The Albuquerque Arts Board is looking for several artists to be placed “on-call” in the form of a registry of artists available for future woodcarving projects at the Albuquerque BioPark Zoo, including chain saw and traditional woodcarving.
The project intent is to give opportunities to artists working primarily in wood to carve one of several weather damaged trees at the BioPark Zoo. Over the next year when Zoo staff locates suitable trees for carving, the Arts Board Committee will select an artist from this pool to carve the tree(s).
Pre-approved woodcarving artists will be invited to submit a design and a fee proposal for the various trees selected to retain as carvings.
Artists are invited to design and create original street signs that will be placed along York Road between 43rd and Glenwood Ave. Multiple artists will be selected to participate in the project and can choose from creating an image directly onto a blank steel sign or submitting a design to be professionally printed.
So what do you think is missing from the existing cannon of street sign visual culture? What would you add to the landscape given the opportunity?
Submission Deadline: December 1st, 2013 at midnight
Where do you find public art? Do you see it every day, in murals in your neighborhood or an art installation on your campus? Have you traveled to visit destinations like Mount Rushmore or Cloud Gate in Chicago’s Millennium Park?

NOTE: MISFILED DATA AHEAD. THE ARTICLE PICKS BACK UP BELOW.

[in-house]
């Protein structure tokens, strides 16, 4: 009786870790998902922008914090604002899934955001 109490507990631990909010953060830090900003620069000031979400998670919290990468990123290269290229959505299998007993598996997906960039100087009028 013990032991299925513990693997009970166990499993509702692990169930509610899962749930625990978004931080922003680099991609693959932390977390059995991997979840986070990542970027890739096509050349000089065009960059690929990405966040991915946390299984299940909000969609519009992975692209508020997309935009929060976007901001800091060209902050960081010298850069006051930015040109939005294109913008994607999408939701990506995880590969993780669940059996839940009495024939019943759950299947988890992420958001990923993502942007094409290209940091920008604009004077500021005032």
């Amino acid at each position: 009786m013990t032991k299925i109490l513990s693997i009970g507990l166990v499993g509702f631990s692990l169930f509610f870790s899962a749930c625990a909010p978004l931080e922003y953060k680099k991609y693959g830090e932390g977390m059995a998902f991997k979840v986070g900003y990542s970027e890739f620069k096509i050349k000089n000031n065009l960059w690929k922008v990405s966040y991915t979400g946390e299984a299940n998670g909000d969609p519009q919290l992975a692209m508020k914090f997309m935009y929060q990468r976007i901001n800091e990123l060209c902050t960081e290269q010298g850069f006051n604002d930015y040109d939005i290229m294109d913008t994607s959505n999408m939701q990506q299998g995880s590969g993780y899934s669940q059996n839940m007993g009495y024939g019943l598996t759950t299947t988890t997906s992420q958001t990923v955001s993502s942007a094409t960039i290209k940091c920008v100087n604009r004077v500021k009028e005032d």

There is a new tool to help you find public art— the Public Art Archive™, a data-rich, online catalogue of public art throughout the U.S. and Canada put together by the Western States Arts Federation (WESTAF). WESTAF is a regional arts service organization dedicated to the creative development and preservation of the arts, with an emphasis on technology. While the organization primarily serves the 13 states that make up its membership, WESTAF impacts the entire country through their new technology tools designed for the creative industries.
Launched in 2009, the archive is a free resource that allows a broad range of users to explore public art in their communities. Their extensive, standardized data includes items such as images of the public artwork at different stages of the project, documents with artists’ statements, audio of artist interviews, and video of the piece’s installation. The archive also boasts a mobile site that grants visitors easy access to the database, including a geo-location feature to immediately find artworks near you. With 100 collections catalogued to date, WESTAF continues to accept content submissions to the archive.
The Franklin Square community was recently featured on ABC Baltimore’s “The List” for their participation in the PNC Transformative Art Project. As a recipient of the 2012 grant, Franklin Square has worked with Civic Works, Can Collective, Living Classrooms and artists Emily CD, Jessie Unterhalter and Katey Truhn to create a multi-media sculptural installation that celebrates the power of people and plants.
Maryland Citizens for the Arts is leading the “500 Art-Full Letters” campaign in order to secure public funding for the arts. The ongoing community project asks people to create handmade letters for their legislators. To learn more or to view some of the letters visit www.artfullletters.tumblr.com.